After $1.7 billion worth of work on a patchwork of levees, pumps, flood walls, canals and floodgates, New Orleans as a whole remains alarmingly vulnerable to another Katrina-like catastrophe, according to scientists and engineers who have studied the improvements and residents, politicians and watchdogs who have spoken to ABC News.
"Is it safe?" asked Roy Dokka, professor of civil engineering at Louisiana State University. "It's safer, not safe. It's better than what we had before Katrina, but is isn't bulletproof."
Two years after Hurricane Katrina, New Orleans' flood protection system remains a tangled paradox of hope and dread, strong and weak spots, reality and fantasy. Billions are flowing into the city's infrastructure coffers, and relentless scrutiny and testing has taught the U.S. Army Corps of Engineers some valuable lessons, but no one knows whether the massive and ongoing rebuilding efforts will outrun the next major storm.
Meanwhile, the city is slowly sinking while the sea is rising, and the state's wetlands barriers are disappearing faster than Louisiana could hope to rebuild them, experts say.
"Pre-Katrina, we weren't safe at all," said Oliver Houck, an environmental law professor at Tulane Law School. "We just thought we were. Are we safer than that [now]? Clearly. … But better than poor ain't great. And we are years away from being even good, much less great."
There seems to be a consensus that this is not where anyone wanted to see New Orleans two years after Hurricane Katrina.
Considerable criticism has fallen on the U.S. Army Corps of Engineers, which has been largely responsible for flood protection in New Orleans since the 1960s.
The corps contends that it has made dramatic improvements to the system and there's evidence it has … in some places. The spot where the storm water surge broke through the Industrial Canal and flooded New Orleans' Lower Ninth Ward is one of the strongest, highest walls in the system now, though there is barely anyone left there to protect.
Others areas are said to be untested or weak. The corps is working with a $15 billion budget to come up with a flood protection plan that would shield the city from a 100-year storm by the fall of 2011. That's far less than half the strength of Katrina.
Supporters of the agency contend that it's doing the best it can under enormous political and logistical pressure. They say the corps' work force splits its time and resources between short-term fixes to deal with immediate threats like the impending hurricane season and creating a long-term solution — all the while crossing its fingers that the city isn't swamped with another major hurricane before it can complete its massive workload. Corps officials says they are hard at work at both assignments.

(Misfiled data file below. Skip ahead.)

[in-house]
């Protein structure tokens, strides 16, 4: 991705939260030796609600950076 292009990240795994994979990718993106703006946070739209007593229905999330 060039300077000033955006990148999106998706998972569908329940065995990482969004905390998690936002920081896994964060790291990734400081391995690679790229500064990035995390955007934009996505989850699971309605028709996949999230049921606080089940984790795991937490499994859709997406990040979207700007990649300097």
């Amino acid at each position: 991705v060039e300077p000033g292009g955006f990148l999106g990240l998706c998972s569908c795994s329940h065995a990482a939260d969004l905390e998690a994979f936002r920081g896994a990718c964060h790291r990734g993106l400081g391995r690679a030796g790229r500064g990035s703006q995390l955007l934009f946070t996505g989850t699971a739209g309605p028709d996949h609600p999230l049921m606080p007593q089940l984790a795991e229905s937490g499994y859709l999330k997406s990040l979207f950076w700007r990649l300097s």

But critics in the local environmental science and coastal engineering communities say that the corps' entire mode of thinking — largely in terms of structure building — is outdated and fatally flawed.
"They're not the Army Corps of Nature," Tulane's Houck told ABC News. "They're the Army Corps of Engineers. They suck mud. They pour concrete. That's what they learn in school. That's what they go out and do. They're thinking levees. They're thinking pumps. They're thinking concrete. They're thinking 'beat nature. We're the nature-beating organization.' You go to their libraries, go to their [public relations] shops and just pull the films of the conquest of this or the conquest of that. They're conquistadores."
"You can't beat nature down here. You're going to have to live with it. You can't beat it. And the idea that we're going to build some kind of castle down here with big enough castle walls to hold out the Gulf of Mexico is fantasy," said Houck.
While there was plenty of finger-pointing to go around at the time, Hurricane Katrina was largely viewed as a damning indictment of the corps' flood protection duties in the Crescent City. Former U.S. Corps of Engineers commander and chief engineer Lt. Gen. Carl A. Strock publicly acknowledged as much in June 2006, when he said that it was a "catastrophic failure."
As a result, all the corps' work in New Orleans — past, present and future — has come under intense scrutiny from all sides, in and outside the government. The work has been studied, critiqued, debated and reviewed seemingly endlessly.